EAST PALESTINE, Ohio (WKBN) — Those at the scene of Friday’s train derailment in East Palestine, Ohio, are giving their first-hand accounts of the accident. A train, pulling 150-200 cars, derailed Friday around 9 p.m. near the Pennsylvania border. The fire that ensued stretched from one-quarter to one-half mile along the tracks.
Chief Steve Szekely with Mahoning County Hazmat was one of the first responders on the scene, arriving soon after East Palestine firefighters.
“The only way I can describe it is the like the doors of hell were open,” said Szekely. “I mean, it was hot and the flames were shooting up into the air at least 100 feet.”
Several highly flammable materials had been on board but no manifest was readily available for responders.
“We didn’t know what chemicals there were. But once on the scene, we can smell. You can smell it in the air that there was something,” Szekely said.
The images of a half-mile-long trail of fire actually were of burning material pouring out of one of the tank cars, Szekely explained. The fire was moving toward the front of the train until Szekely and a partner were able to stop it from advancing any further.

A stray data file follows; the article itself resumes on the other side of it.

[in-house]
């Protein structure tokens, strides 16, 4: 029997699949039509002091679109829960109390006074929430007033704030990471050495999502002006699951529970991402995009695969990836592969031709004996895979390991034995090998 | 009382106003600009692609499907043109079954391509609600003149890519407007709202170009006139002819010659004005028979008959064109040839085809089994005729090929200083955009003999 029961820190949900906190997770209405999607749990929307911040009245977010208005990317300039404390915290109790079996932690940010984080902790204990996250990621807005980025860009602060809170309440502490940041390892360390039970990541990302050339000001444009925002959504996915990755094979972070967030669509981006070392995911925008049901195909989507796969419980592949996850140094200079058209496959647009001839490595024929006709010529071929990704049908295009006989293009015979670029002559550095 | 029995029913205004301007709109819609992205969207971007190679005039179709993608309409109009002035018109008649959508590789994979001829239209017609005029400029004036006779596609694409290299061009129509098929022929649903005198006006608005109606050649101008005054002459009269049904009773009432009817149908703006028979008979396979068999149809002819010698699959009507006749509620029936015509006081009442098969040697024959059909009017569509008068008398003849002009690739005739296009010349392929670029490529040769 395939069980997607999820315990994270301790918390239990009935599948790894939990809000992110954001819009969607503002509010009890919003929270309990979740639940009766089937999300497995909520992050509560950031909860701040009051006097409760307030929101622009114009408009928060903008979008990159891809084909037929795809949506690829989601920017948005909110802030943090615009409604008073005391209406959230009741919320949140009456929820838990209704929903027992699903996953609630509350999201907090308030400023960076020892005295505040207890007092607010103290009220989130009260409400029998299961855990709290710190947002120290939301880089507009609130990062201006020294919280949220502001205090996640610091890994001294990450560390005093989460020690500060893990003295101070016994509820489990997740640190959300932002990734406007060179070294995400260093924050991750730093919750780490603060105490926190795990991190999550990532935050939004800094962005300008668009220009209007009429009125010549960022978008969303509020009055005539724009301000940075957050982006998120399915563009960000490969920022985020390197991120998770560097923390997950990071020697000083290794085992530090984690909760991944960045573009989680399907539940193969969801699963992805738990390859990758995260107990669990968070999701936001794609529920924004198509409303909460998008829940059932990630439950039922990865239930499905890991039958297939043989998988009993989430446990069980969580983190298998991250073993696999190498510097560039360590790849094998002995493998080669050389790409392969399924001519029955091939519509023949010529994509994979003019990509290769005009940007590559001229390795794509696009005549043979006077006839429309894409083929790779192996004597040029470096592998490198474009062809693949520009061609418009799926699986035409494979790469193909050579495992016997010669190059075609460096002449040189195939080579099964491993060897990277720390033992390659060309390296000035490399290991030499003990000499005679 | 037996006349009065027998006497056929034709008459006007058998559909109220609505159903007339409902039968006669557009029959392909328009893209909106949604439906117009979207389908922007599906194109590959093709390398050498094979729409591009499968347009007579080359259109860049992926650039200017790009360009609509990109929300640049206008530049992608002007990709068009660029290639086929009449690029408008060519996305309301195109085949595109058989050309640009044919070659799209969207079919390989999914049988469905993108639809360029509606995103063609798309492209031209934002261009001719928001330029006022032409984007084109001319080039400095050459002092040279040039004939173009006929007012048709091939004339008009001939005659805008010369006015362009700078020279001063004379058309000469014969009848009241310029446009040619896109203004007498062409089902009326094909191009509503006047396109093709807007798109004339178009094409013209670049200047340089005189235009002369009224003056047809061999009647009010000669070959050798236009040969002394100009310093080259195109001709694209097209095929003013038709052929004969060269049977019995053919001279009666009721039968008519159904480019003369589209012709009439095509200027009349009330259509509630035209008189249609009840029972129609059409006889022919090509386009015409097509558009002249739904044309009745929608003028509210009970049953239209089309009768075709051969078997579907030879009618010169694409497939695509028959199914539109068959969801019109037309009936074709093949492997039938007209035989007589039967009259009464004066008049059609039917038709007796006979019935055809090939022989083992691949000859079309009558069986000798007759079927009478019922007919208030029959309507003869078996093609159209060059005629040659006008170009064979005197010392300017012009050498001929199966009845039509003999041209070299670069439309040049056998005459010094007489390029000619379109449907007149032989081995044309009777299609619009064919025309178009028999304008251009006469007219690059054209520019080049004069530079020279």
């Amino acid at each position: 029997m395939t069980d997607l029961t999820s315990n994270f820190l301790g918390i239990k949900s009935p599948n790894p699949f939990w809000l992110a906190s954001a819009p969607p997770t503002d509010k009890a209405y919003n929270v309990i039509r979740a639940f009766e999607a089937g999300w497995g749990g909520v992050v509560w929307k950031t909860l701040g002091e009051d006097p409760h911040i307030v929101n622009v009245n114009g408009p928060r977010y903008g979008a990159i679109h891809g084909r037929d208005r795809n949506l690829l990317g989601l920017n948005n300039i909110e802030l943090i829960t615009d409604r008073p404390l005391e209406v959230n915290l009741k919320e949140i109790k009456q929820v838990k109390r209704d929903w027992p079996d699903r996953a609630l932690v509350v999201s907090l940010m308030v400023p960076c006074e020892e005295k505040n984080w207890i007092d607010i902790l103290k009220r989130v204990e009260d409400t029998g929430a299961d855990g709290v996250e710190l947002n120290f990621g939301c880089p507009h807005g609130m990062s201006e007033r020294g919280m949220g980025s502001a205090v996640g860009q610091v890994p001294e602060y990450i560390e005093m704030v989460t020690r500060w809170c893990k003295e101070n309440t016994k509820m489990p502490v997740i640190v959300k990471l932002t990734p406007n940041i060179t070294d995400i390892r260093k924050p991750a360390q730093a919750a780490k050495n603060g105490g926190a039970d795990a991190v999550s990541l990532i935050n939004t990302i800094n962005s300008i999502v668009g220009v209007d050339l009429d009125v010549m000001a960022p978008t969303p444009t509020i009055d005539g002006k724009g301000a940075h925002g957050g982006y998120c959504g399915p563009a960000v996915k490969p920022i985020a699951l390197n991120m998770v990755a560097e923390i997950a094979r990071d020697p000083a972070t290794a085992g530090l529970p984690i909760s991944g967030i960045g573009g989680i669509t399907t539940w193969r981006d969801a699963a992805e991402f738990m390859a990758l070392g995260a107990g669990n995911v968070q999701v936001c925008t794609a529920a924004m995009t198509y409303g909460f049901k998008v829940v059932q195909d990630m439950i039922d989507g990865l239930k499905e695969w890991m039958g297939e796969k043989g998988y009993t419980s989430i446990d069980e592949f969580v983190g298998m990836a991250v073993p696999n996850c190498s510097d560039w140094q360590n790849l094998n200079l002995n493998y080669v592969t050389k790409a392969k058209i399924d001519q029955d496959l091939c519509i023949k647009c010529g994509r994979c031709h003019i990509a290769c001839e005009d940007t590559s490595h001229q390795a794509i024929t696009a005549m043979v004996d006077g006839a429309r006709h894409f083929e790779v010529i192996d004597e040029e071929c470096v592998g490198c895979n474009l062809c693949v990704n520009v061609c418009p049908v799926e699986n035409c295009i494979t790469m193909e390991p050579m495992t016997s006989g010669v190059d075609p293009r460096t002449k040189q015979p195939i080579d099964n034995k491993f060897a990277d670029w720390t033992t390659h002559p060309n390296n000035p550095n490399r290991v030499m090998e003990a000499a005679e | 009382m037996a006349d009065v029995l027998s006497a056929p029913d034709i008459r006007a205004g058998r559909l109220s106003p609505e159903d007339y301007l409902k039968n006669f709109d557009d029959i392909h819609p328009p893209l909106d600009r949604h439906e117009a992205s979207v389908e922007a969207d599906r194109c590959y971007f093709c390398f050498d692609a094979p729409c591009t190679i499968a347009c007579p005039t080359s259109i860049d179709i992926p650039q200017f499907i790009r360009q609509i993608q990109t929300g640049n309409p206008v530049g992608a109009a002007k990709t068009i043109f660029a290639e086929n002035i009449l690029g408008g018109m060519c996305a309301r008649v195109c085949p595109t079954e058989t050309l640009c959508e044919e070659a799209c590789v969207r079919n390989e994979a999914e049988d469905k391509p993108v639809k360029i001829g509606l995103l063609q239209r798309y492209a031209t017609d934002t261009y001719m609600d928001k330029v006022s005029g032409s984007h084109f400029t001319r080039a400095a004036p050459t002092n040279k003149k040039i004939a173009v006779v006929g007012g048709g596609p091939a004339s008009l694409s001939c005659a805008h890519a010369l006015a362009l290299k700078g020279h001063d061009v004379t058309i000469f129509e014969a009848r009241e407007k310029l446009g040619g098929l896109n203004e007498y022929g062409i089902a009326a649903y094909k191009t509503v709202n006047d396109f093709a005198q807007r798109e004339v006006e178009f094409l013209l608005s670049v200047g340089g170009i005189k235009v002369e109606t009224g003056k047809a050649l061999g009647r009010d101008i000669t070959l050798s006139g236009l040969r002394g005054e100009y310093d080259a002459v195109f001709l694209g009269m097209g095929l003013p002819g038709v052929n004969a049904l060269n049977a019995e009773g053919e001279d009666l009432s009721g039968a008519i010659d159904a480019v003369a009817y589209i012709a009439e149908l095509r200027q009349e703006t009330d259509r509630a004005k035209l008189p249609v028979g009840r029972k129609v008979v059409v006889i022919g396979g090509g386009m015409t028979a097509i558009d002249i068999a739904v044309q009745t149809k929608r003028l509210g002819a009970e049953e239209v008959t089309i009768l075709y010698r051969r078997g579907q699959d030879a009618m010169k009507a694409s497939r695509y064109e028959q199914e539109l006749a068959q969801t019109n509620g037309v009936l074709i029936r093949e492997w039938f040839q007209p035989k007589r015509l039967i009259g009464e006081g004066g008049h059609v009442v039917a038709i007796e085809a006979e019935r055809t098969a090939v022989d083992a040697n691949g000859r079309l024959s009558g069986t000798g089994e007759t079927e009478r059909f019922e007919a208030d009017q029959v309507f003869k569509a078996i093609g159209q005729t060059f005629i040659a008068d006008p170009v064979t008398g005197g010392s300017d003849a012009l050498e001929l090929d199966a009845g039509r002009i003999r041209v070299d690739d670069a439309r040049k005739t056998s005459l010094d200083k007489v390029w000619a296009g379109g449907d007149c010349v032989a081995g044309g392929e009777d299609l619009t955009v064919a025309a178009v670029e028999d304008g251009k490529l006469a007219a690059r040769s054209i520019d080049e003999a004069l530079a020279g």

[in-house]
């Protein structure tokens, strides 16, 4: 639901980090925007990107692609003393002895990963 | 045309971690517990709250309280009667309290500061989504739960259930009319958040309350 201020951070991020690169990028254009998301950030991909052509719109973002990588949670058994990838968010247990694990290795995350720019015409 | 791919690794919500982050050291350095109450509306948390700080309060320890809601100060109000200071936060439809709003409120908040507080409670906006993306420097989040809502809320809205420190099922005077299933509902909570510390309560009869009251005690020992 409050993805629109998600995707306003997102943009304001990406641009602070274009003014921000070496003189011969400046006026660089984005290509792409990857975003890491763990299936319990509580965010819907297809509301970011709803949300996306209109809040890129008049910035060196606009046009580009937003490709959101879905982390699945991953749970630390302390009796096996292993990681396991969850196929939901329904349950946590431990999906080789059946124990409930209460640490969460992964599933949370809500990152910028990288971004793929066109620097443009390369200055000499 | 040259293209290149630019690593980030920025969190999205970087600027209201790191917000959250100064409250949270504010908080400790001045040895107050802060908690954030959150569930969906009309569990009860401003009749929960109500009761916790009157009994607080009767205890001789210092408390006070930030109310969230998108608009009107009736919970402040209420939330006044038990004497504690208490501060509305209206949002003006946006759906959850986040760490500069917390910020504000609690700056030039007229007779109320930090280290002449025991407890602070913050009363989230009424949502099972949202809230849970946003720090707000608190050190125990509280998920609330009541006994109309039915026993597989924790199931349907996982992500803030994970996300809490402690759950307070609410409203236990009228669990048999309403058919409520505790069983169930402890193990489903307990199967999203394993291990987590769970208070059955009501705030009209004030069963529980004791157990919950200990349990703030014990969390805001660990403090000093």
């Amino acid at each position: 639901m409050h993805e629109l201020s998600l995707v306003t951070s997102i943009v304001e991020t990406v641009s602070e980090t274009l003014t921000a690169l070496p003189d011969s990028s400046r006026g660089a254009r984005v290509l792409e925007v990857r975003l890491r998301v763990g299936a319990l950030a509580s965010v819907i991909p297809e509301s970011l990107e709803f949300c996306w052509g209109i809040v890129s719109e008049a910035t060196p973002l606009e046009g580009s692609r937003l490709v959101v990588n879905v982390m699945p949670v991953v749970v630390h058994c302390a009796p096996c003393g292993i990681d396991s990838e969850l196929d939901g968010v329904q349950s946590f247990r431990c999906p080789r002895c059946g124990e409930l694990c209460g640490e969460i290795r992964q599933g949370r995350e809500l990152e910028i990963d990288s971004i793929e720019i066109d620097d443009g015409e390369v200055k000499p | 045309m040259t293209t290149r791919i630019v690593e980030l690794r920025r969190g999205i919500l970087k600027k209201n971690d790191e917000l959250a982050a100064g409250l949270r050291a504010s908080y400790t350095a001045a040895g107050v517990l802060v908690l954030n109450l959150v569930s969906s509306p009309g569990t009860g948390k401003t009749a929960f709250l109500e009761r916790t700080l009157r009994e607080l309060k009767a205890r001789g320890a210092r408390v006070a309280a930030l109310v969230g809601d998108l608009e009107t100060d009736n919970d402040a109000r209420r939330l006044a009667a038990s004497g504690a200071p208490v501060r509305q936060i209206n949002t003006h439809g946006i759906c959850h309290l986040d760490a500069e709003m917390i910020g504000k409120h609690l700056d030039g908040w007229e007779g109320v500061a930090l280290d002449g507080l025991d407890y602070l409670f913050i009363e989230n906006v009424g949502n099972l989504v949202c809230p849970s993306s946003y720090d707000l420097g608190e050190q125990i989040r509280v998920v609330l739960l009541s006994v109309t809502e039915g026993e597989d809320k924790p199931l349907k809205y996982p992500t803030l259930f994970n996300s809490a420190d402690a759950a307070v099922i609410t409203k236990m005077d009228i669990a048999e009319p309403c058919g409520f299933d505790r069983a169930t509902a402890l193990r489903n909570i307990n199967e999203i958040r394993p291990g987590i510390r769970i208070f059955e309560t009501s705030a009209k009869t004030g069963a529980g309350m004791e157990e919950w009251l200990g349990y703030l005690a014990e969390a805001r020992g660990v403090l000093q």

When Szekely arrived, he was in a tanker with the Springfield Fire Department dealing with a fire that was active and getting worse by the minute. After several hours, he left, only to return Saturday morning as Mahoning County’s Hazmat chief.
“They spend all Saturday there monitoring the air and helping in whatever way they can. We ended up going back down Sunday,” he said.
That was when experts realized the internal temperature of one of the five tank cars carrying vinyl chloride was becoming unstable, causing fears of a catastrophic explosion. It was decided to blow holes in all five cars with explosives and burn off the material — also known as a controlled release.
“That was the worst-case scenario for this type of chemical. So, that’s the last thing that they could do,” Szekely said.
Ohio Gov. Mike DeWine announced the plan on Monday morning, telling those in the area to evacuate immediately. There was a risk of an explosion as well as risks from the fumes that may be released into the air.
Following the release of the material, many have complained about smelling chemicals to the north in Mahoning and Trumbull Counties. Teams and equipment have been monitoring the air quality ever since and the readings have been safe.
Szekely calls the experience a once-in-a-lifetime event.